Kliman then asserts that value added in terms of labourtime is the difference between the labourtime equivalents of total revenue (total price) P(t + 1)/[tau](t + 1) and expenditure on the means of production C(t)/[tau](t), and this difference is equal to the living labour extracted L(t), since the latter generates all new value (ibid. p.107). Hence the expression in the large brackets in equation (8) is identically zero, whence
(9) [[pi].sup.R] = S(t)[tau](t)
Now consider again the large bracket of equation (8). Since for Kliman this is zero, it can be written as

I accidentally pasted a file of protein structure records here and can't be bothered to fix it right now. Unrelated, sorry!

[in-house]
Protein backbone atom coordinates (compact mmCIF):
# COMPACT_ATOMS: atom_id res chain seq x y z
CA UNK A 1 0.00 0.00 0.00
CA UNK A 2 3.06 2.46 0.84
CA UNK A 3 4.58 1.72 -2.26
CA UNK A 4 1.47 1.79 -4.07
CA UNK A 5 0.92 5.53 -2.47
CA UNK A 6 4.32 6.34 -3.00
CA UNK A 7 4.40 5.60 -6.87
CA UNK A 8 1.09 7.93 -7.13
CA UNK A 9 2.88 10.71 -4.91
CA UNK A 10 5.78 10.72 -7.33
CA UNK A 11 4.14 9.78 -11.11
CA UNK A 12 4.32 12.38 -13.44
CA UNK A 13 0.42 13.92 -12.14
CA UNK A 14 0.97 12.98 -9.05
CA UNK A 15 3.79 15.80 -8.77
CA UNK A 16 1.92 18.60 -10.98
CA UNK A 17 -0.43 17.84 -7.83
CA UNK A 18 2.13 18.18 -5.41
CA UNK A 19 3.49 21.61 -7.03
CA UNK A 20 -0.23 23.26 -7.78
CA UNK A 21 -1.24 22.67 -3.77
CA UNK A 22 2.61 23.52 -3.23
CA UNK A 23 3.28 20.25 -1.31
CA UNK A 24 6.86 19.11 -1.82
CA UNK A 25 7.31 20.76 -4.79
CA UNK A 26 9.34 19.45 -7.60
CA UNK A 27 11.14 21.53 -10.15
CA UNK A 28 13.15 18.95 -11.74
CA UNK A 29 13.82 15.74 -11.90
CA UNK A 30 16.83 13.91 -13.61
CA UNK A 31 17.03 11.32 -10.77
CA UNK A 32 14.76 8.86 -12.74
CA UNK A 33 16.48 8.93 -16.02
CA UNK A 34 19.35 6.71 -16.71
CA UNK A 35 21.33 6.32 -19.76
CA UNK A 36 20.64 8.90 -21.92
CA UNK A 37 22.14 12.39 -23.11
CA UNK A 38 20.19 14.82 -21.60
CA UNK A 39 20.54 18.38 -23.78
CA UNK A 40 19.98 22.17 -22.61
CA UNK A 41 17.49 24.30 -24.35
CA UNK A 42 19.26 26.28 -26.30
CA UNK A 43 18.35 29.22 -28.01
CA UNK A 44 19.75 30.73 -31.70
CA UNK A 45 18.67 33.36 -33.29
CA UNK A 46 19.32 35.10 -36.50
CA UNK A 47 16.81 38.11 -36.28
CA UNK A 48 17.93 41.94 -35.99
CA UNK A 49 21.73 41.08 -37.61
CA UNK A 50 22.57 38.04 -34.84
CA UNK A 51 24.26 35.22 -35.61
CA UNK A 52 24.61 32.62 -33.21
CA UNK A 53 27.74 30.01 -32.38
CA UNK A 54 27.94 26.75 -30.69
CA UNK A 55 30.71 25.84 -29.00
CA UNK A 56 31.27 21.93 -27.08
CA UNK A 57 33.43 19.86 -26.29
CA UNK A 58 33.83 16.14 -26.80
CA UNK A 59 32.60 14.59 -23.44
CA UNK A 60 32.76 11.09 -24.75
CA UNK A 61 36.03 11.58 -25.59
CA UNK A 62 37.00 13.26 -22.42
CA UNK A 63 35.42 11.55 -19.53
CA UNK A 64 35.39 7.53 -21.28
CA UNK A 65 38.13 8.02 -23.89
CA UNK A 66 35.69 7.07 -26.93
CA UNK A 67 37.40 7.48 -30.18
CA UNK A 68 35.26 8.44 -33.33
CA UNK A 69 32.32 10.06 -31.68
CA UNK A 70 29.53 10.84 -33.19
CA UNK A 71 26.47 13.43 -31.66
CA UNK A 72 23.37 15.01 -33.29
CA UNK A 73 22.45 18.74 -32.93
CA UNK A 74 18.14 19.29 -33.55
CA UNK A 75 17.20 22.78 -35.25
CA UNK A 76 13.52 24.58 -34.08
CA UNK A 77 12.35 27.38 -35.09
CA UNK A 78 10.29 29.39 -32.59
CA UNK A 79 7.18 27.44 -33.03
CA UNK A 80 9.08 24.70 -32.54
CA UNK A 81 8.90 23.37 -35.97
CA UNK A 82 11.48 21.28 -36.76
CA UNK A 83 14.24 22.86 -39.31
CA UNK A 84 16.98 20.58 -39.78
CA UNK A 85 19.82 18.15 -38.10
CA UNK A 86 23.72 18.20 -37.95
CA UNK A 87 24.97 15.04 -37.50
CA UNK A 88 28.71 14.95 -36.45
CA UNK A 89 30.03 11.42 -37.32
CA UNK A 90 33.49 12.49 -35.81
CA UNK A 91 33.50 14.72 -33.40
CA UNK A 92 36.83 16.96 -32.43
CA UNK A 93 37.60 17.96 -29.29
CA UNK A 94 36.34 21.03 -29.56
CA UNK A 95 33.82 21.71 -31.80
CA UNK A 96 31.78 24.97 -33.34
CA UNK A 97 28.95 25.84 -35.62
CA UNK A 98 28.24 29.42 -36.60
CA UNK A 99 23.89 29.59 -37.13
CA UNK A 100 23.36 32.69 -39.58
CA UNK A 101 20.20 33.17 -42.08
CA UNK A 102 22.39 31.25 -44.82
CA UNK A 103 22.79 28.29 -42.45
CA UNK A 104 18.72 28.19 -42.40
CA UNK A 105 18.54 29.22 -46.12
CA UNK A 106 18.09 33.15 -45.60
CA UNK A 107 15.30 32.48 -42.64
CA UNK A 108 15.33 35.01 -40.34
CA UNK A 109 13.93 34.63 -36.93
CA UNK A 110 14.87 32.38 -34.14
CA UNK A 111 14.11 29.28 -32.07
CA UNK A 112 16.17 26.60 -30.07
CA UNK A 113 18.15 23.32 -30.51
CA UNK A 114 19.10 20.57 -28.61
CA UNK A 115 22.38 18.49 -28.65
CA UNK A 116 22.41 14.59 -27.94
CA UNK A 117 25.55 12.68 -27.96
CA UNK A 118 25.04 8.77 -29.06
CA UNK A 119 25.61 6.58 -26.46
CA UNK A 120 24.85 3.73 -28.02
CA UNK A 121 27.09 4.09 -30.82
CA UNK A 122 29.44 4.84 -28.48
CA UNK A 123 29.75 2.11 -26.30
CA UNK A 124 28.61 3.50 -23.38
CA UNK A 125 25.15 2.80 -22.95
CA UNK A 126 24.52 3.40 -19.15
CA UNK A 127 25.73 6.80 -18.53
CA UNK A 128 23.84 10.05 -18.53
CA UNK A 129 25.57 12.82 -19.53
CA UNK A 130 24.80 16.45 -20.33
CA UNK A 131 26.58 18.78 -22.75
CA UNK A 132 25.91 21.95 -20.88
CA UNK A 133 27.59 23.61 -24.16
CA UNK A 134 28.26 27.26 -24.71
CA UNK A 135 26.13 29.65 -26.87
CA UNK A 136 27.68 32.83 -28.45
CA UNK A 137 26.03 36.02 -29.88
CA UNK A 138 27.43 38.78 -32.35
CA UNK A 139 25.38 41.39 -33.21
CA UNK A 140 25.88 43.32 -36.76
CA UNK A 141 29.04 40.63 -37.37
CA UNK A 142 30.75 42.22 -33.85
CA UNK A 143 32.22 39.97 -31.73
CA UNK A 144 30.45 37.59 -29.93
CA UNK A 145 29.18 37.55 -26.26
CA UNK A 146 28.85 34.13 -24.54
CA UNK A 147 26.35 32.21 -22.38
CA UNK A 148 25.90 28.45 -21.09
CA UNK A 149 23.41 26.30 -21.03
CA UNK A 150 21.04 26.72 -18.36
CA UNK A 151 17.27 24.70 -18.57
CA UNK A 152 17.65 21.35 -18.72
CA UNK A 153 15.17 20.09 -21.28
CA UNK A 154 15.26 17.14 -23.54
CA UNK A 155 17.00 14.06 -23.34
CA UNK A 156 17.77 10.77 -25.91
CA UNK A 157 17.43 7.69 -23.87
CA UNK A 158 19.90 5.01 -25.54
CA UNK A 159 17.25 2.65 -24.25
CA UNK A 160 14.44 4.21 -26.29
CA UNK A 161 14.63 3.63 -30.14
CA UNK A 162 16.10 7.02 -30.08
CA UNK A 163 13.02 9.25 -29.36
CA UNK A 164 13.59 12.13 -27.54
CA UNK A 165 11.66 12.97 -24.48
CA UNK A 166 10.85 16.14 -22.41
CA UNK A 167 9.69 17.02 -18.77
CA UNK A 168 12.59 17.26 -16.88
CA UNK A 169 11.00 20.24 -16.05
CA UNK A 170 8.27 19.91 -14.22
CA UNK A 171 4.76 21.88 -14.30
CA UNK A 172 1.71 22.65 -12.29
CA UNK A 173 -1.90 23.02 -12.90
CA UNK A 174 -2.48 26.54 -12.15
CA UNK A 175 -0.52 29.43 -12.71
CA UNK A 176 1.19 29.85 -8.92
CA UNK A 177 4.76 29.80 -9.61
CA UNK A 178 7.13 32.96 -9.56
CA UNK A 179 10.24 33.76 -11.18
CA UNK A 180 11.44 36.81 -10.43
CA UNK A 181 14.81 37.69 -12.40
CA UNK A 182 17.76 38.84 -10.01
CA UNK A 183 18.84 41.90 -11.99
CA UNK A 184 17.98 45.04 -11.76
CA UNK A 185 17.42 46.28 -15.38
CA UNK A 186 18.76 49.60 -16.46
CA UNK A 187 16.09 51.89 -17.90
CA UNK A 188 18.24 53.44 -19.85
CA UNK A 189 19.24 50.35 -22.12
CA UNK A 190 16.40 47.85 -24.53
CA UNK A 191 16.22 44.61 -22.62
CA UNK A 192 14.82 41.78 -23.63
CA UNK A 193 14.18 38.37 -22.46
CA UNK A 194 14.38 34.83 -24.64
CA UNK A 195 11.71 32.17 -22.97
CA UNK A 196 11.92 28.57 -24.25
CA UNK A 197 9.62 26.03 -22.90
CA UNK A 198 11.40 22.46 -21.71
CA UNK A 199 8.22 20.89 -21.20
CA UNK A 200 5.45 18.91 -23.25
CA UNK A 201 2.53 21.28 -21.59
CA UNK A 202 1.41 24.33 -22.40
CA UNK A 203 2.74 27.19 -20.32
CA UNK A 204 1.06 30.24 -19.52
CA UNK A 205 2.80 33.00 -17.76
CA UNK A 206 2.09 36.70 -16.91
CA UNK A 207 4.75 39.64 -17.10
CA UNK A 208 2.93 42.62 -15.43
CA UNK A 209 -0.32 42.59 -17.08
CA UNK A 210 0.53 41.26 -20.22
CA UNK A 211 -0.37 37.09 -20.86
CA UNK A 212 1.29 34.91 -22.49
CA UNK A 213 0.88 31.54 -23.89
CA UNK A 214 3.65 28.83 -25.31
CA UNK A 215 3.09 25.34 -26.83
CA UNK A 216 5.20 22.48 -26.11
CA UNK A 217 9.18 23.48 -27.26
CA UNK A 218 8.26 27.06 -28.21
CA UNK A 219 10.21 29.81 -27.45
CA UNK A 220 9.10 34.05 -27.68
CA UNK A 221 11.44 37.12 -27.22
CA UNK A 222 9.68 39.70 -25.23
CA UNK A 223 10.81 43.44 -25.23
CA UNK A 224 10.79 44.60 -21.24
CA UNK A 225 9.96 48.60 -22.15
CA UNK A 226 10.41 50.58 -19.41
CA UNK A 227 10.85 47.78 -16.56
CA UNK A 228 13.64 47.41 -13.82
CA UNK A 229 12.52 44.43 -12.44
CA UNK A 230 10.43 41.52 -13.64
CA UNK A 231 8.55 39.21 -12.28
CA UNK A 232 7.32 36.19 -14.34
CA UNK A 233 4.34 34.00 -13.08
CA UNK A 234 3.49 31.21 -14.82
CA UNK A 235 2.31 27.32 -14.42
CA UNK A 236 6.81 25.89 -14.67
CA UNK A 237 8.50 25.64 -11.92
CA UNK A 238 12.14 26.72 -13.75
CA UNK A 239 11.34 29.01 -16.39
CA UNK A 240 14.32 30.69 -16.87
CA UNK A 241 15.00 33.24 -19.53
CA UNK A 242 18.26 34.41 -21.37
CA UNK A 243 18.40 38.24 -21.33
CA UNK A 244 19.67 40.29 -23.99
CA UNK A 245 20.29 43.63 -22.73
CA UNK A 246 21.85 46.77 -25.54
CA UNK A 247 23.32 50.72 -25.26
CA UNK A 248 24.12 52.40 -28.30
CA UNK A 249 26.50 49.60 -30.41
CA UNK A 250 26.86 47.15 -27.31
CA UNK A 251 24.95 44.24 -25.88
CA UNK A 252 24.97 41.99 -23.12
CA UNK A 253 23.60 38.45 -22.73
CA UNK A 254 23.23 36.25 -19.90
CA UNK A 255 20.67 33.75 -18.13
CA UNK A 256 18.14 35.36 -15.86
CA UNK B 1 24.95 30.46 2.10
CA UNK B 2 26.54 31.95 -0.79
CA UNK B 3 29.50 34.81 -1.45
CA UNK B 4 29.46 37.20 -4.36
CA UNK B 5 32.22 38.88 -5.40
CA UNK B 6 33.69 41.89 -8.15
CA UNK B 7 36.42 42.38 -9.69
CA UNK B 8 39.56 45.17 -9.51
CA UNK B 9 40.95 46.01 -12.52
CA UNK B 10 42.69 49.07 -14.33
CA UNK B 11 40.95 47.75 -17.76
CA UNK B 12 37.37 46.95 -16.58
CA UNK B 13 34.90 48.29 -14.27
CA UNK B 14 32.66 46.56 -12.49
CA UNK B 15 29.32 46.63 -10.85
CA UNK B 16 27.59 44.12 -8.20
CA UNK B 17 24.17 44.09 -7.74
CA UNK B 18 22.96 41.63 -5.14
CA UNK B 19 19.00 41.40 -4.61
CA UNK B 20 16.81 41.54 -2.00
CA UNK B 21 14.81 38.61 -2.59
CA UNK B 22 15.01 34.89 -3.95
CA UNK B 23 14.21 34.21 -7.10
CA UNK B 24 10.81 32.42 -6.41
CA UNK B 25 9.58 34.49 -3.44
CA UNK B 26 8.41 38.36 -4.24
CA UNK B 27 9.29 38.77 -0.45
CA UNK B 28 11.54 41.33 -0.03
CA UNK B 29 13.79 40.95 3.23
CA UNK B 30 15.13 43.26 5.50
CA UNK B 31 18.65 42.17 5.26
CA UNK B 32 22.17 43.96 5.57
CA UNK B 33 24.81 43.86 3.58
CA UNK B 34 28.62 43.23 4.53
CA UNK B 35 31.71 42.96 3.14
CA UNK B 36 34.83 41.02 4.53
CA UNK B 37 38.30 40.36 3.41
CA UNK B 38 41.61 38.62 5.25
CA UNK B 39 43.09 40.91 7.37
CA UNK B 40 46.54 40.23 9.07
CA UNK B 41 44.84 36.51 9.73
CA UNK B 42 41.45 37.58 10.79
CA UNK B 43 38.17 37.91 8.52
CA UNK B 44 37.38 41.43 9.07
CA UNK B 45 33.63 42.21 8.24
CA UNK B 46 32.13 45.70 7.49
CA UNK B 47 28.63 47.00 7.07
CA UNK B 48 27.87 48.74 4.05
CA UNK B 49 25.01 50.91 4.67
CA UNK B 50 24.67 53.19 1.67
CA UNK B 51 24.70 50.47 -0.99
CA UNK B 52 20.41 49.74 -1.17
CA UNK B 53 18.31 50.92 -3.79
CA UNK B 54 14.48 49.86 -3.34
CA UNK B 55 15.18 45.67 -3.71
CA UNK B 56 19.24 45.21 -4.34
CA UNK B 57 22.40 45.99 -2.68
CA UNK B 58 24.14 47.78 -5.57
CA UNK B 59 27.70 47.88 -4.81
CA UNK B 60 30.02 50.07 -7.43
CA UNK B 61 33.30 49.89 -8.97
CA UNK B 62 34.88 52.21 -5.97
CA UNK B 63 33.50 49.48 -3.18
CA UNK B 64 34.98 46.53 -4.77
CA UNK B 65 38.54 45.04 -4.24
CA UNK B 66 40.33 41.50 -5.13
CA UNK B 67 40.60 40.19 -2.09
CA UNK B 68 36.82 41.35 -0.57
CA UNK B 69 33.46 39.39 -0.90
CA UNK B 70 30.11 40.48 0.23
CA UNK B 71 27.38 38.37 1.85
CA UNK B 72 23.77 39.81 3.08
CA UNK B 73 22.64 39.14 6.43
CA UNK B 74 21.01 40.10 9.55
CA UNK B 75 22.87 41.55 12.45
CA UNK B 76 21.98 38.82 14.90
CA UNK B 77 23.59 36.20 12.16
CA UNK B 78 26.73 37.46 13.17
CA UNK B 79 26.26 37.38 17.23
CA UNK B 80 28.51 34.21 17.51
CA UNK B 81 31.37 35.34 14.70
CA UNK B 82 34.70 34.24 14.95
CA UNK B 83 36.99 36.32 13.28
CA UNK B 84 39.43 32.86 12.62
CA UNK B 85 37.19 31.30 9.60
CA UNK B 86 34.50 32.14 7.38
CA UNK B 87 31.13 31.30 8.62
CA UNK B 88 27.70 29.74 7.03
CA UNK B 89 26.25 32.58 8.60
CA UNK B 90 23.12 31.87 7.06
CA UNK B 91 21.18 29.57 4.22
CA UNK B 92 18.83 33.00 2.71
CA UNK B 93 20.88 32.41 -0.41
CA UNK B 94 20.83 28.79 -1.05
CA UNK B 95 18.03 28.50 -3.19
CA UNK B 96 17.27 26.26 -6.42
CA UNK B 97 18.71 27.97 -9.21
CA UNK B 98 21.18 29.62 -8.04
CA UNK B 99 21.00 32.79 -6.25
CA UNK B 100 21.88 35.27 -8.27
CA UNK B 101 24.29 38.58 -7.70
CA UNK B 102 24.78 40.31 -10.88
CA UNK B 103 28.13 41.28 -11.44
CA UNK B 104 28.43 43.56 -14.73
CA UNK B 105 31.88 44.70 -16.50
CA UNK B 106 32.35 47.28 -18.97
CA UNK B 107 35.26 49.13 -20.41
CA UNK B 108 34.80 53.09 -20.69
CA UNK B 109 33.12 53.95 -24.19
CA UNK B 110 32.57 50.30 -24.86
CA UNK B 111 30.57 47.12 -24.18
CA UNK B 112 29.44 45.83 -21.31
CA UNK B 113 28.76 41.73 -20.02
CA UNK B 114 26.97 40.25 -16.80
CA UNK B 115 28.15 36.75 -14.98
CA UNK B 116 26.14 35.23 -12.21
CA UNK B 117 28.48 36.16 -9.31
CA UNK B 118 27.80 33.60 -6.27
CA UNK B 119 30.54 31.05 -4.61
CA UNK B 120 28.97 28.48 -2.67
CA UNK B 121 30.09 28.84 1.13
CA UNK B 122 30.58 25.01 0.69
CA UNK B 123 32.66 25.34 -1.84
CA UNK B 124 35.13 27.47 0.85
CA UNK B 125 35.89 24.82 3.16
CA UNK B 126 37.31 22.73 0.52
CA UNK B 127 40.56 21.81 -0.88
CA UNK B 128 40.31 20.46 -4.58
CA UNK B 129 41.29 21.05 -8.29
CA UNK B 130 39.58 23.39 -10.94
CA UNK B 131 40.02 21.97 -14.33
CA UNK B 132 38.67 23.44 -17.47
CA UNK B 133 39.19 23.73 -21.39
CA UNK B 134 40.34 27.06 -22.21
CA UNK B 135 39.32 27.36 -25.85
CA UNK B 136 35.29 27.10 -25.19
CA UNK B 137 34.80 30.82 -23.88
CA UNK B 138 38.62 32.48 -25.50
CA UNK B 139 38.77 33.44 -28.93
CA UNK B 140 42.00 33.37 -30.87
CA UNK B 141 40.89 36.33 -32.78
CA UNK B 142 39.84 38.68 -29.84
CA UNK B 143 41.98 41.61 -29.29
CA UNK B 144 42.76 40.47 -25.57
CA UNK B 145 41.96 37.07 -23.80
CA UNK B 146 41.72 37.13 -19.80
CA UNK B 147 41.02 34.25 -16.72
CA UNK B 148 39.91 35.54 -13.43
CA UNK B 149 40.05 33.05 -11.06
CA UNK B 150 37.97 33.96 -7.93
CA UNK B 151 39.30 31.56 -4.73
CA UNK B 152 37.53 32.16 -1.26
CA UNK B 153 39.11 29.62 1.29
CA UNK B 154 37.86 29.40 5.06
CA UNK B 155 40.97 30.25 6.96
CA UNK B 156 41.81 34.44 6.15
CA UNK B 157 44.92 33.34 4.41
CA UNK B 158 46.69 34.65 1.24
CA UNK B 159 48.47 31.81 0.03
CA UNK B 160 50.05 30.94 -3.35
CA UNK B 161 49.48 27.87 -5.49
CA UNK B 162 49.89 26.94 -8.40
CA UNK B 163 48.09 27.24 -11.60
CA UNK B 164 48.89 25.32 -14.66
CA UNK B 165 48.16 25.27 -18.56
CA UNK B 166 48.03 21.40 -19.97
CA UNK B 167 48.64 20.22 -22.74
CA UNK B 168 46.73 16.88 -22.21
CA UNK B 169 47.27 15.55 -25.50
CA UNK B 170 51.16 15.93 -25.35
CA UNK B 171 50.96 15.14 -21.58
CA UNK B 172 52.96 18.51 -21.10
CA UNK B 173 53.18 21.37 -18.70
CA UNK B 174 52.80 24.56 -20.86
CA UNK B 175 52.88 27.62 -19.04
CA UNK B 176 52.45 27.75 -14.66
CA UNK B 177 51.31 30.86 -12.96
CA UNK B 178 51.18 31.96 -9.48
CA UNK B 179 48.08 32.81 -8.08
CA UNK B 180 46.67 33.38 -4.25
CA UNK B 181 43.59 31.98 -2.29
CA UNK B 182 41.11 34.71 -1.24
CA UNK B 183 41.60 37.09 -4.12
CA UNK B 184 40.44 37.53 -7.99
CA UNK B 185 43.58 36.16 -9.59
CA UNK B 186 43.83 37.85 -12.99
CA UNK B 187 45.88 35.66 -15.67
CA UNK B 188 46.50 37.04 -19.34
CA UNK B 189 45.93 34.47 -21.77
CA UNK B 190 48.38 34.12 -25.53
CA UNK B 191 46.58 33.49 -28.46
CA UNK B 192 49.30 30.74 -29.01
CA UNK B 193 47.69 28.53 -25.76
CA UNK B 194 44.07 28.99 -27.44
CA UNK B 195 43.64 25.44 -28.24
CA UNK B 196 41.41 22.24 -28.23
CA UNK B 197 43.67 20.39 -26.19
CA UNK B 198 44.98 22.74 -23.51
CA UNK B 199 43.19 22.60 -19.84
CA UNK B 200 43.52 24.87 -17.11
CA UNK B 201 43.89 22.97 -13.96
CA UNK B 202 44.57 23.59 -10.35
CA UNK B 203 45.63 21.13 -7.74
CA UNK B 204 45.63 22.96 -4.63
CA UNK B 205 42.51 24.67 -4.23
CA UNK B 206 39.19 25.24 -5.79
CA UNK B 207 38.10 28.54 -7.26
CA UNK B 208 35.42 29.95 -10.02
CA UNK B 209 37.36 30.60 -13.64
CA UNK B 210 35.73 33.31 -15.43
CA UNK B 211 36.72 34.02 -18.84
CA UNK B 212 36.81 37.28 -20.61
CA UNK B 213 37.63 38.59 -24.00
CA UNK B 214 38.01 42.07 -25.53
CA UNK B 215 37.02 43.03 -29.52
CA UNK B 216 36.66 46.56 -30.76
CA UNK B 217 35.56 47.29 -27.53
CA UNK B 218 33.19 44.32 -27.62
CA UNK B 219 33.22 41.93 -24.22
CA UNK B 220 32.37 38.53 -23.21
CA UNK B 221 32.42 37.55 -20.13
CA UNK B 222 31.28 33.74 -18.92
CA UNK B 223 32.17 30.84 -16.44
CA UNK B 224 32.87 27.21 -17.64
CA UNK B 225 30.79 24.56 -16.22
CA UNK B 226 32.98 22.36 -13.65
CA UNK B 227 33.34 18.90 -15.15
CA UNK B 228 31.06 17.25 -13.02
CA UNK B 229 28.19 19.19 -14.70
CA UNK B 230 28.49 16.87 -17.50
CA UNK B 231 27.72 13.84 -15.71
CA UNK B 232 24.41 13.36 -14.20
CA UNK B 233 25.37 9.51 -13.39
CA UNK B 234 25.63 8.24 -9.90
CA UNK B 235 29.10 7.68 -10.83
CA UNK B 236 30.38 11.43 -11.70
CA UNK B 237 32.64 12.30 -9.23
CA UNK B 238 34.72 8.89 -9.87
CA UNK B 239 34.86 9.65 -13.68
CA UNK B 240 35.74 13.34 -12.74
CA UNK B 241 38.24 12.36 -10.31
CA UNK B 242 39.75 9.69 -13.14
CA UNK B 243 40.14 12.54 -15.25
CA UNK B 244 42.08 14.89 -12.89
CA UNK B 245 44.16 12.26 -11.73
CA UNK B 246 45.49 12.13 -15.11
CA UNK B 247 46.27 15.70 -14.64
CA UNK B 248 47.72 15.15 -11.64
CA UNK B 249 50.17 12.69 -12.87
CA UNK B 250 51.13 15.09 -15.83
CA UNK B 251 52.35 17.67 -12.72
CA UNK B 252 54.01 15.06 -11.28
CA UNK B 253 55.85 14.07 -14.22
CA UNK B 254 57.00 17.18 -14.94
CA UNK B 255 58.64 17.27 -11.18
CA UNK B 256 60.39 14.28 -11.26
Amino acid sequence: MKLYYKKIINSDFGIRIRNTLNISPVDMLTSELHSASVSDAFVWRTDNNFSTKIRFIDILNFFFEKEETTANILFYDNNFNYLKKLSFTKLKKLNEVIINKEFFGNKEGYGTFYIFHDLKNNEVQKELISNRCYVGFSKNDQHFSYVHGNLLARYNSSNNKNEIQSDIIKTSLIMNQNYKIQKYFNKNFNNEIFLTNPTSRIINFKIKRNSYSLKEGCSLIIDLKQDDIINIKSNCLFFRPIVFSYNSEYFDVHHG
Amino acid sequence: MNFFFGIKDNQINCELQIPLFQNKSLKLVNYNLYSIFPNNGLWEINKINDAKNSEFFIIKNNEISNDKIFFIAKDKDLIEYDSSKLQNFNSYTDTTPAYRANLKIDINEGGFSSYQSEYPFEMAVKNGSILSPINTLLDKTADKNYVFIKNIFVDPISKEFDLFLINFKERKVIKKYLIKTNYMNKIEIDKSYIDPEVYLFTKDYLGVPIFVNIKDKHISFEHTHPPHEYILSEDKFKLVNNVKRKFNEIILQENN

(10) [[P(t + 1)]/[[tau](t + 1)]]  [C(t)/[tau](t)] = L(t)
and hence in time 1,
(11) [P(1)/[tau](1)]  [C(0)/[tau](0)] = L(0)
Assuming that P, C and L are each positive and finite in all time periods, then as long as [tau](0) is positive and finite, so must [tau](1) be positive and finite. Hence so is every member of the [tau] series. Therefore [tau](t) in equation (9) is positive and hence positive surplus labour is both necessary and sufficient for real profit to be positive.
3 TSSI definitions
However, in addition to the assumptions stated, this...